You can read the rest of my post via this link – and then please come back here if you want comment. The lack of a commenting feature is something else that you might want to give feedback about (if you can figure out how on the site). They have great contributors, but I think the website design is very lacking – and they haven't, frankly, listened to my suggestions about that. Go figure.

Other responses on this topic:

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  1. Ron Pereira says

    Thanks for the link, Mark. I must confess… as much as I’d like to visit that Lean Edge site regularly (given the vast knowledge of the authors who write there) I find it to be the single most confusing website I have ever visited.

    I literally just spent 5 minutes trying to figure it out… is it a blog? A forum? Something in between? I’d like to think I am rather tech and website savvy considering I run two web based companies… but I honestly have no idea.

  2. PhysioWonk says

    The healthcare system I work for has been struggling to deal with ED wait times and with the exception of a few pilot projects has done little to improve throughput from the inpatient side of things… one of the big issues being a lack of long-term care beds availability to move medically stable patient out of the hospital.

    But my focus has always been on healthcare performance at the healthcare team level. To few managers are engaged in (and are getting their staff engaged in) process improvements. Very few managers would be able to answer the question “what have you been working on to improve the performance of your area?”.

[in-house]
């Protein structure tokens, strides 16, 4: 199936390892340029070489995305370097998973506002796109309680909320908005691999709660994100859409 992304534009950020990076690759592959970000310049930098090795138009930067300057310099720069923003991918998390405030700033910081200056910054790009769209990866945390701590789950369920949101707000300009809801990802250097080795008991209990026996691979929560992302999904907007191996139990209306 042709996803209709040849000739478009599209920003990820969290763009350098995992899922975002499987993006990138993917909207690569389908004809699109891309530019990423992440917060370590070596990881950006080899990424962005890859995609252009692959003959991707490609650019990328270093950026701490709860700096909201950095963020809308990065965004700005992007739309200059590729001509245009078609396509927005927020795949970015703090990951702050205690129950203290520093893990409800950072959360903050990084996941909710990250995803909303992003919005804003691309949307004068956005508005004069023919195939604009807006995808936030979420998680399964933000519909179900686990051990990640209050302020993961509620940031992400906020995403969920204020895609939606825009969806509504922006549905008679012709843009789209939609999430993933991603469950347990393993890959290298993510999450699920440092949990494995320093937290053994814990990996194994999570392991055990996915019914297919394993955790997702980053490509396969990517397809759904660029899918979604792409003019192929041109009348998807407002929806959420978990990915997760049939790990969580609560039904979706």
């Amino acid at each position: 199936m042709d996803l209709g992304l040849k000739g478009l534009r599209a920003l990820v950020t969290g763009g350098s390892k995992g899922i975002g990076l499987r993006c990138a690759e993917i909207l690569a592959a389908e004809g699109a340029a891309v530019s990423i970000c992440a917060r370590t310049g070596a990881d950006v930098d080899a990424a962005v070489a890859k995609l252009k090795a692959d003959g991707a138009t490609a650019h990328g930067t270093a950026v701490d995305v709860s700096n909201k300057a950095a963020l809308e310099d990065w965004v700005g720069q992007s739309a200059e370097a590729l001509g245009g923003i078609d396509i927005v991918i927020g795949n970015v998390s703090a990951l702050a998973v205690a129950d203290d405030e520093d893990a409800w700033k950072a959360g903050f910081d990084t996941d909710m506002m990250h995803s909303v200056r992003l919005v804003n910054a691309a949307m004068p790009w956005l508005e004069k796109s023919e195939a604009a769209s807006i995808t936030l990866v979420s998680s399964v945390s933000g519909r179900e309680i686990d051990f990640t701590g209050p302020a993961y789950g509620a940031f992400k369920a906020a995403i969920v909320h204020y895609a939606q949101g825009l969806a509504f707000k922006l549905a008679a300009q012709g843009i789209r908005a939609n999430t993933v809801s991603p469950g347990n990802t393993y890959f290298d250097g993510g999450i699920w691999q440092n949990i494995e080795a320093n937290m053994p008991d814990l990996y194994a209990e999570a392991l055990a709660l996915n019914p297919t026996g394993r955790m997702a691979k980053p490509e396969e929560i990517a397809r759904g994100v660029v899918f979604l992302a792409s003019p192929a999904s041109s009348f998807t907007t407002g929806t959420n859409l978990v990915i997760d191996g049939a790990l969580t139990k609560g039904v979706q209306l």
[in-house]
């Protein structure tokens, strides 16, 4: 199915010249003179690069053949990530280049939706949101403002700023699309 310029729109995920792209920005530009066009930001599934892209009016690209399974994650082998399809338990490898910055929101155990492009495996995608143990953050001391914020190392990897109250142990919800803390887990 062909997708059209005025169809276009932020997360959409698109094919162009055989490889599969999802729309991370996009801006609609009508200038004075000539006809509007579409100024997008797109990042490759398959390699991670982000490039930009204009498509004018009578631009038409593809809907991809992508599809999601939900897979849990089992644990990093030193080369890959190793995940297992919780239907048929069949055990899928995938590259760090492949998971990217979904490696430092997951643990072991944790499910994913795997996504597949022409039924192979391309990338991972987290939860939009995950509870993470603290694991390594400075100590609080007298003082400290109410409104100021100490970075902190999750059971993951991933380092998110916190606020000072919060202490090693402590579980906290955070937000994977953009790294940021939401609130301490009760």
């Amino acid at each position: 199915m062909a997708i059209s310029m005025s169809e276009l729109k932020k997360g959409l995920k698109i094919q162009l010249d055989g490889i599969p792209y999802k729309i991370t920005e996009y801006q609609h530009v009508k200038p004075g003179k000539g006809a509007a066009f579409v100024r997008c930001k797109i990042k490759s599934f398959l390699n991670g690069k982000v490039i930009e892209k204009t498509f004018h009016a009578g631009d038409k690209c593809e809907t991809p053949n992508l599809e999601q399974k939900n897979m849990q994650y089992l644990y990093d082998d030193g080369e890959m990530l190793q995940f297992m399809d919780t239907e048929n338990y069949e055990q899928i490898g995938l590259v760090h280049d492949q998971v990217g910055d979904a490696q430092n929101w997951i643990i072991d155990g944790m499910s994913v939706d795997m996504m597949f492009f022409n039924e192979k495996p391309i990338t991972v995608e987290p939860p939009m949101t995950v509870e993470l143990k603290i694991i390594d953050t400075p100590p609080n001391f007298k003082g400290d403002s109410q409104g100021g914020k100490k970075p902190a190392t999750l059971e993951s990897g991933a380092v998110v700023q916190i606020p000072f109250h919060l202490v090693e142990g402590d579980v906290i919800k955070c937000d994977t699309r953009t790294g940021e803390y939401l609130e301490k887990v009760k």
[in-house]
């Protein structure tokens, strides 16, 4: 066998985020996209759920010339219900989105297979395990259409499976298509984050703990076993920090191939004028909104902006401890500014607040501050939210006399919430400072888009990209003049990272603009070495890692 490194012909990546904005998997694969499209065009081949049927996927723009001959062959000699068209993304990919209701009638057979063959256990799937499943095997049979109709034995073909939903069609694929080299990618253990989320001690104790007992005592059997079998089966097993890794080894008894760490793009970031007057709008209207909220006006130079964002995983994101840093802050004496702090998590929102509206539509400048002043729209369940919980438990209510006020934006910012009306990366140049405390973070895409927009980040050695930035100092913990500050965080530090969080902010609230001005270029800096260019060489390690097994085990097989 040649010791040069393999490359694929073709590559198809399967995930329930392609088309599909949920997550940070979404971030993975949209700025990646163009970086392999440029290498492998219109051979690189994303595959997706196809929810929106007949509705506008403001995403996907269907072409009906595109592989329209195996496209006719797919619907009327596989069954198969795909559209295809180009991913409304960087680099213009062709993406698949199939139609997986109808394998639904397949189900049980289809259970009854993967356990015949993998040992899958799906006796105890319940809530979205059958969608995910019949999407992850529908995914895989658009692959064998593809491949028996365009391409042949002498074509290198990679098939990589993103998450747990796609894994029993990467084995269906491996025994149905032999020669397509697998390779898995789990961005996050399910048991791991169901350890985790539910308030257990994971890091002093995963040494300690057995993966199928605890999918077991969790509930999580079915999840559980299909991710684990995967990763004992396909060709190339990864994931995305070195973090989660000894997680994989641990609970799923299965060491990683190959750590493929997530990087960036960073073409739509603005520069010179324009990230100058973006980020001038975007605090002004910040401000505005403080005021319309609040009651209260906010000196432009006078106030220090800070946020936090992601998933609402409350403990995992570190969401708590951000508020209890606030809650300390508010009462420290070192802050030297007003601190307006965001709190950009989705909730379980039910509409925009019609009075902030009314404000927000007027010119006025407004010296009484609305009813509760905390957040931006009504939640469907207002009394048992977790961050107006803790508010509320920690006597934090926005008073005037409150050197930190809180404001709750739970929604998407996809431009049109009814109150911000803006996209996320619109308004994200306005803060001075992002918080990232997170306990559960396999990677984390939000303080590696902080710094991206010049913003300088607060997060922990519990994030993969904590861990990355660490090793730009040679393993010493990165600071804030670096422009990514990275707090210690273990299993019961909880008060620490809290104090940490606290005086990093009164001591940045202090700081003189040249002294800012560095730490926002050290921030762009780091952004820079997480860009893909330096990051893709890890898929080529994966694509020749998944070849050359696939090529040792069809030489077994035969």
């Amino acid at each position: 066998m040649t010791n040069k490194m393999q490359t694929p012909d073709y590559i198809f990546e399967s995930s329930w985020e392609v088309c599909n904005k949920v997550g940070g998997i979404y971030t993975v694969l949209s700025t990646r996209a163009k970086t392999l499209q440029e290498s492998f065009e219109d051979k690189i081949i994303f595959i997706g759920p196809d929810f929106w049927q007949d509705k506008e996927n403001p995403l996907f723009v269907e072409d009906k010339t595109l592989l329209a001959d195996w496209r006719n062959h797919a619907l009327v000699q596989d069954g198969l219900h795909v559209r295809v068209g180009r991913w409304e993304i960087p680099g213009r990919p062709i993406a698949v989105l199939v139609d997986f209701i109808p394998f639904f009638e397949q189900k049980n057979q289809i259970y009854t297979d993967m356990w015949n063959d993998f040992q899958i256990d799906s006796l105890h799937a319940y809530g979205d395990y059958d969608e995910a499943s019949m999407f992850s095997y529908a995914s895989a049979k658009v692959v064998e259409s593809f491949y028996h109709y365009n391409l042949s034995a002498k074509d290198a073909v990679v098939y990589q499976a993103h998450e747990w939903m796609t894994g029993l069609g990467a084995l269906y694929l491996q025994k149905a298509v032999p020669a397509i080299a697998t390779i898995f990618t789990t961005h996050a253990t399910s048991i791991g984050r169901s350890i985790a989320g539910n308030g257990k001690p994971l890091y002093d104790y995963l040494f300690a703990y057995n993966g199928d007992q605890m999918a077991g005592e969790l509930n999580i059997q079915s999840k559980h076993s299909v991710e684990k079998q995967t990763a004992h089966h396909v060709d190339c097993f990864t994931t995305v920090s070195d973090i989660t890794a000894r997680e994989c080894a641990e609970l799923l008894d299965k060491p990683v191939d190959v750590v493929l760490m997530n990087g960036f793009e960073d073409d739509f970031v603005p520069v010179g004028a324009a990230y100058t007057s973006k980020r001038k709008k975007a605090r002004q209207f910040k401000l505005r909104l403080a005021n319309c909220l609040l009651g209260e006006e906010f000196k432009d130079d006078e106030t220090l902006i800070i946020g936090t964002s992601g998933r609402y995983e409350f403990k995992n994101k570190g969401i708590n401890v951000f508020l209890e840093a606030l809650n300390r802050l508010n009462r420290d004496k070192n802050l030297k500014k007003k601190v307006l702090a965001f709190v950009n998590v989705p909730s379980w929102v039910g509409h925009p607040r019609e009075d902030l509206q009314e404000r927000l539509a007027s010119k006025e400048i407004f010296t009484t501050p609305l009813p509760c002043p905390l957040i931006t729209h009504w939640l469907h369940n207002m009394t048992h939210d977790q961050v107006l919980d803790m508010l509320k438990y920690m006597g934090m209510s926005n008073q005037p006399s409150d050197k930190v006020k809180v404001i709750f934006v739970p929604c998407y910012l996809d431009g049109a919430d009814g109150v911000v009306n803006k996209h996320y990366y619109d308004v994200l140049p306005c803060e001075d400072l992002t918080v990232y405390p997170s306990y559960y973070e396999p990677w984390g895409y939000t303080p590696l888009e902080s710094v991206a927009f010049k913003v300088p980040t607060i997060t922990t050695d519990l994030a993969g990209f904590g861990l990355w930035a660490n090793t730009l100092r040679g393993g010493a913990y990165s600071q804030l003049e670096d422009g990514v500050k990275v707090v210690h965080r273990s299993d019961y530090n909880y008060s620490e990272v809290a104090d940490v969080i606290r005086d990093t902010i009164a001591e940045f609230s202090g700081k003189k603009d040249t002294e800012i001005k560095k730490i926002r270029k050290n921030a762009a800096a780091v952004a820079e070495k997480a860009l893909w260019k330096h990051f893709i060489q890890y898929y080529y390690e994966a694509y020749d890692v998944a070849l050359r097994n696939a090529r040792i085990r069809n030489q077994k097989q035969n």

What has been accomplished in the current culture is to implement “overcapacity” beds… simply squeezing a stretcher bed between two existing beds with no change in staffing. Needless to say, we seem to be perpetually in an overcapacity state. Leadership readily admits that they are still reliant on a “push” approach to relieving ED pressure but are hopeful to turn the corner to a “pull” approach in the future. But being overcapacity has a detrimental effect on healthcare team performance… more delays in discharges, more delays in rehab, more adverse events, and dear to my heart, more unsatisfied staff and higher staff turnover, so I do not believe the benefits have outweighed the costs.

    I am optimistic though. Our system is part of the Health Care Value Leaders Network.. but it has been incredibly hard to move the culture away from it old reactive ways and I am still waiting for the moment when I can say we have turned the corner for the better.

    1. Mark Graban says

      Thanks for your comment. What you say highlights how systemic this problem is – it’s not even just a matter of “why can’t we get patients out of the ED?” but also “why can’t we get them out of the hospital when they’re ready?”

      The idea of adding more beds without additional staff greatly worries me. Being perpetually in an “unusual” situation can’t be good.

      I’m glad you are optimistic. A lot of people wouldn’t be, but being optimistic and hopeful is a choice we can all make.